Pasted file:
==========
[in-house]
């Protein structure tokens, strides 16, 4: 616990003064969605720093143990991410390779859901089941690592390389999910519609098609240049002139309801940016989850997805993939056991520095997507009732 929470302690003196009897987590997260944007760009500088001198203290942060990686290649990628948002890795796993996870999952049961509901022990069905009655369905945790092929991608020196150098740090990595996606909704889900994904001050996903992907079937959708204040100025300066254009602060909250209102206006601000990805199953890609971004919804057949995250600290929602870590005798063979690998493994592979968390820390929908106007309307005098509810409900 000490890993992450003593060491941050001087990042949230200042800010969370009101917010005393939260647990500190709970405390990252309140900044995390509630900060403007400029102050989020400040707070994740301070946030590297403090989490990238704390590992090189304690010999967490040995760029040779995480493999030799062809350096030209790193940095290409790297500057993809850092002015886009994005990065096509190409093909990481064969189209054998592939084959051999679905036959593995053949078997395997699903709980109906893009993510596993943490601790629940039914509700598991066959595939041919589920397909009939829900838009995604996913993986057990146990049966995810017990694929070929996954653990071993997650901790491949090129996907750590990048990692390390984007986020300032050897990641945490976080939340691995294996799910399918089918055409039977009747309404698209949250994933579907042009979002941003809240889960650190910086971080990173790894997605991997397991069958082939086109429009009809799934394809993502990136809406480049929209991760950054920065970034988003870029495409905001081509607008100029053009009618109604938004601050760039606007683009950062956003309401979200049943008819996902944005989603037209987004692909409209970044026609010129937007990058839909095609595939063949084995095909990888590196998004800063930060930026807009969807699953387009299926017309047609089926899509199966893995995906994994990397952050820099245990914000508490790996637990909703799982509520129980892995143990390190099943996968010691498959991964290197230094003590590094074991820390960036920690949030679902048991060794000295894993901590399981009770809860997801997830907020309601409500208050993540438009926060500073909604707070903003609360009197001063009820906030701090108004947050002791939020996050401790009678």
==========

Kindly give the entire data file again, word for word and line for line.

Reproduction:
[in-house]
């Protein structure tokens, strides 16, 4: 616990003064969605720093143990991410390779859901089941690592390389999910519609098609240049002139309801940016989850997805993939056991520095997507009732 929470302690003196009897987590997260944007760009500088001198203290942060990686290649990628948002890795796993996870999952049961509901022990069905009655369905945790092929991608020196150098740090990595996606909704889900994904001050996903992907079937959708204040100025300066254009602060909250209102206006601000990805199953890609971004919804057949995250600290929602870590005798063979690998493994592979968390820390929908106007309307005098509810409900 000490890993992450003593060491941050001087990042949230200042800010969370009101917010005393939260647990500190709970405390990252309140900044995390509630900060403007400029102050989020400040707070994740301070946030590297403090989490990238704390590992090189304690010999967490040995760029040779995480493999030799062809350096030209790193940095290409790297500057993809850092002015886009994005990065096509190409093909990481064969189209054998592939084959051999679905036959593995053949078997395997699903709980109906893009993510596993943490601790629940039914509700598991066959595939041919589920397909009939829900838009995604996913993986057990146990049966995810017990694929070929996954653990071993997650901790491949090129996907750590990048990692390390984007986020300032050897990641945490976080939340691995294996799910399918089918055409039977009747309404698209949250994933579907042009979002941003809240889960650190910086971080990173790894997605991997397991069958082939086109429009009809799934394809993502990136809406480049929209991760950054920065970034988003870029495409905001081509607008100029053009009618109604938004601050760039606007683009950062956003309401979200049943008819996902944005989603037209987004692909409209970044026609010129937007990058839909095609595939063949084995095909990888590196998004800063930060930026807009969807699953387009299926017309047609089926899509199966893995995906994994990397952050820099245990914000508490790996637990909703799982509520129980892995143990390190099943996968010691498959991964290197230094003590590094074991820390960036920690949030679902048991060794000295894993901590399981009770809860997801997830907020309601409500208050993540438009926060500073909604707070903003609360009197001063009820906030701090108004947050002791939020996050401790009678």